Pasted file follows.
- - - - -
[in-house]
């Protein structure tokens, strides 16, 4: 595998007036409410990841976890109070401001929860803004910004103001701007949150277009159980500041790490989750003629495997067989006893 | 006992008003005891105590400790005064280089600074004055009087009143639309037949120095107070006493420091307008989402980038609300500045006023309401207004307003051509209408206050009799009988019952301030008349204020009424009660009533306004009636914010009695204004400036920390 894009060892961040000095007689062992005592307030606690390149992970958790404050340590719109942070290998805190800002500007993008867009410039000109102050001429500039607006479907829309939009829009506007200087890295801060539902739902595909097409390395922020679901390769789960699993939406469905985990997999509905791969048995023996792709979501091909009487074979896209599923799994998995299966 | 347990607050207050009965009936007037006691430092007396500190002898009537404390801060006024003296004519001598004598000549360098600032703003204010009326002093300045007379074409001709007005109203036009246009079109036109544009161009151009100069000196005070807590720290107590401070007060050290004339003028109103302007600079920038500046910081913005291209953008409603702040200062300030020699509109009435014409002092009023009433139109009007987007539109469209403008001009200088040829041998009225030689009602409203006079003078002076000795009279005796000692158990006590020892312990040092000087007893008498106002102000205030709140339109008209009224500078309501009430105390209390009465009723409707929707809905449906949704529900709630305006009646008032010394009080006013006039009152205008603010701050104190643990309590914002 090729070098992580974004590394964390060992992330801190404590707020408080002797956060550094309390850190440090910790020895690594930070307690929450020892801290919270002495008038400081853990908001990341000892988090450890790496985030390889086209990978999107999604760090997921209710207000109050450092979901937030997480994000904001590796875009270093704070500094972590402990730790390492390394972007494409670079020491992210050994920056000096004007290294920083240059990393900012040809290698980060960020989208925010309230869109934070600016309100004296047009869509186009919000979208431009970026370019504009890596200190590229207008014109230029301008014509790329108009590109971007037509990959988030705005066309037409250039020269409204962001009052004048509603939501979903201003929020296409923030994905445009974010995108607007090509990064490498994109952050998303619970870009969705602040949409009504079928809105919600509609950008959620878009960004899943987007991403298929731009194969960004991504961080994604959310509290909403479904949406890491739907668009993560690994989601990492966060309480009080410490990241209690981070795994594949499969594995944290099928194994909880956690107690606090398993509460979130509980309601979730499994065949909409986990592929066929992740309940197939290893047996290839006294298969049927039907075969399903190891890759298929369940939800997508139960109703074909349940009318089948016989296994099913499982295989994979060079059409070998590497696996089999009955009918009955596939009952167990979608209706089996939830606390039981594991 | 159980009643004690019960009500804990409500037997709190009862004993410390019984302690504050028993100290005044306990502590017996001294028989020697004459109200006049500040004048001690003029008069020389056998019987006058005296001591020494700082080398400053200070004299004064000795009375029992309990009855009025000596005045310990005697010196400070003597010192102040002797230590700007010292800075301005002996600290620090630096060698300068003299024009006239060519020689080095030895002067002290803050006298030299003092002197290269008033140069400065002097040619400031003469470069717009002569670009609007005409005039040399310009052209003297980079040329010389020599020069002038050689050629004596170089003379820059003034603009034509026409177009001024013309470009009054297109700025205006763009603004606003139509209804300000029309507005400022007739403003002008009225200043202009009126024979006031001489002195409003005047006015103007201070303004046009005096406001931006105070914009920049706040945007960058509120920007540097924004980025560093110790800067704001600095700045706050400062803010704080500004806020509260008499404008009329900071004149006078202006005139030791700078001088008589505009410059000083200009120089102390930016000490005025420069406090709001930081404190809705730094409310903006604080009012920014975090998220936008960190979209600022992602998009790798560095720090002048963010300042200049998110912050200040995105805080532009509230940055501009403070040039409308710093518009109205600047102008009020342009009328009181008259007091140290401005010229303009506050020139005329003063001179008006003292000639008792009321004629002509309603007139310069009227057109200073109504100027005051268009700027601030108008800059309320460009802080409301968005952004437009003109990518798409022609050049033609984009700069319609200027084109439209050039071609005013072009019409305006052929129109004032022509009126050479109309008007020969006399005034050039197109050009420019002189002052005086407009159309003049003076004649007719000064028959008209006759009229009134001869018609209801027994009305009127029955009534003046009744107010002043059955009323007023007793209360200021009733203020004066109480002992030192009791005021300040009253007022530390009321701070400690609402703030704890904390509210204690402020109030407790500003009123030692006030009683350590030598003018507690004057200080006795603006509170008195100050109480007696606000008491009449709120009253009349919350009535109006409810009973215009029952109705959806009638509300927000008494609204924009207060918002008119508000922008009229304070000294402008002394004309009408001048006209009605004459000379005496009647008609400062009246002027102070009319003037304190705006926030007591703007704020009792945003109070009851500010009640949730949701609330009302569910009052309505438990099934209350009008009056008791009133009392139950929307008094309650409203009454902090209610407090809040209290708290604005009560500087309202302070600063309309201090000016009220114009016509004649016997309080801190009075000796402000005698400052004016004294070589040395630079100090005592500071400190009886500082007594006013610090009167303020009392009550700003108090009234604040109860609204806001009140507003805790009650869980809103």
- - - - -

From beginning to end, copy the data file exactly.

[in-house]
């Protein structure tokens, strides 16, 4: 595998007036409410990841976890109070401001929860803004910004103001701007949150277009159980500041790490989750003629495997067989006893 | 006992008003005891105590400790005064280089600074004055009087009143639309037949120095107070006493420091307008989402980038609300500045006023309401207004307003051509209408206050009799009988019952301030008349204020009424009660009533306004009636914010009695204004400036920390 894009060892961040000095007689062992005592307030606690390149992970958790404050340590719109942070290998805190800002500007993008867009410039000109102050001429500039607006479907829309939009829009506007200087890295801060539902739902595909097409390395922020679901390769789960699993939406469905985990997999509905791969048995023996792709979501091909009487074979896209599923799994998995299966 | 347990607050207050009965009936007037006691430092007396500190002898009537404390801060006024003296004519001598004598000549360098600032703003204010009326002093300045007379074409001709007005109203036009246009079109036109544009161009151009100069000196005070807590720290107590401070007060050290004339003028109103302007600079920038500046910081913005291209953008409603702040200062300030020699509109009435014409002092009023009433139109009007987007539109469209403008001009200088040829041998009225030689009602409203006079003078002076000795009279005796000692158990006590020892312990040092000087007893008498106002102000205030709140339109008209009224500078309501009430105390209390009465009723409707929707809905449906949704529900709630305006009646008032010394009080006013006039009152205008603010701050104190643990309590914002 090729070098992580974004590394964390060992992330801190404590707020408080002797956060550094309390850190440090910790020895690594930070307690929450020892801290919270002495008038400081853990908001990341000892988090450890790496985030390889086209990978999107999604760090997921209710207000109050450092979901937030997480994000904001590796875009270093704070500094972590402990730790390492390394972007494409670079020491992210050994920056000096004007290294920083240059990393900012040809290698980060960020989208925010309230869109934070600016309100004296047009869509186009919000979208431009970026370019504009890596200190590229207008014109230029301008014509790329108009590109971007037509990959988030705005066309037409250039020269409204962001009052004048509603939501979903201003929020296409923030994905445009974010995108607007090509990064490498994109952050998303619970870009969705602040949409009504079928809105919600509609950008959620878009960004899943987007991403298929731009194969960004991504961080994604959310509290909403479904949406890491739907668009993560690994989601990492966060309480009080410490990241209690981070795994594949499969594995944290099928194994909880956690107690606090398993509460979130509980309601979730499994065949909409986990592929066929992740309940197939290893047996290839006294298969049927039907075969399903190891890759298929369940939800997508139960109703074909349940009318089948016989296994099913499982295989994979060079059409070998590497696996089999009955009918009955596939009952167990979608209706089996939830606390039981594991 | 159980009643004690019960009500804990409500037997709190009862004993410390019984302690504050028993100290005044306990502590017996001294028989020697004459109200006049500040004048001690003029008069020389056998019987006058005296001591020494700082080398400053200070004299004064000795009375029992309990009855009025000596005045310990005697010196400070003597010192102040002797230590700007010292800075301005002996600290620090630096060698300068003299024009006239060519020689080095030895002067002290803050006298030299003092002197290269008033140069400065002097040619400031003469470069717009002569670009609007005409005039040399310009052209003297980079040329010389020599020069002038050689050629004596170089003379820059003034603009034509026409177009001024013309470009009054297109700025205006763009603004606003139509209804300000029309507005400022007739403003002008009225200043202009009126024979006031001489002195409003005047006015103007201070303004046009005096406001931006105070914009920049706040945007960058509120920007540097924004980025560093110790800067704001600095700045706050400062803010704080500004806020509260008499404008009329900071004149006078202006005139030791700078001088008589505009410059000083200009120089102390930016000490005025420069406090709001930081404190809705730094409310903006604080009012920014975090998220936008960190979209600022992602998009790798560095720090002048963010300042200049998110912050200040995105805080532009509230940055501009403070040039409308710093518009109205600047102008009020342009009328009181008259007091140290401005010229303009506050020139005329003063001179008006003292000639008792009321004629002509309603007139310069009227057109200073109504100027005051268009700027601030108008800059309320460009802080409301968005952004437009003109990518798409022609050049033609984009700069319609200027084109439209050039071609005013072009019409305006052929129109004032022509009126050479109309008007020969006399005034050039197109050009420019002189002052005086407009159309003049003076004649007719000064028959008209006759009229009134001869018609209801027994009305009127029955009534003046009744107010002043059955009323007023007793209360200021009733203020004066109480002992030192009791005021300040009253007022530390009321701070400690609402703030704890904390509210204690402020109030407790500003009123030692006030009683350590030598003018507690004057200080006795603006509170008195100050109480007696606000008491009449709120009253009349919350009535109006409810009973215009029952109705959806009638509300927000008494609204924009207060918002008119508000922008009229304070000294402008002394004309009408001048006209009605004459000379005496009647008609400062009246002027102070009319003037304190705006926030007591703007704020009792945003109070009851500010009640949730949701609330009302569910009052309505438990099934209350009008009056008791009133009392139950929307008094309650409203009454902090209610407090809040209290708290604005009560500087309202302070600063309309201090000016009220114009016509004649016997309080801190009075000796402000005698400052004016004294070589040395630079100090005592500071400190009886500082007594006013610090009167303020009392009550700003108090009234604040109860609204806001009140507003805790009650869980809103």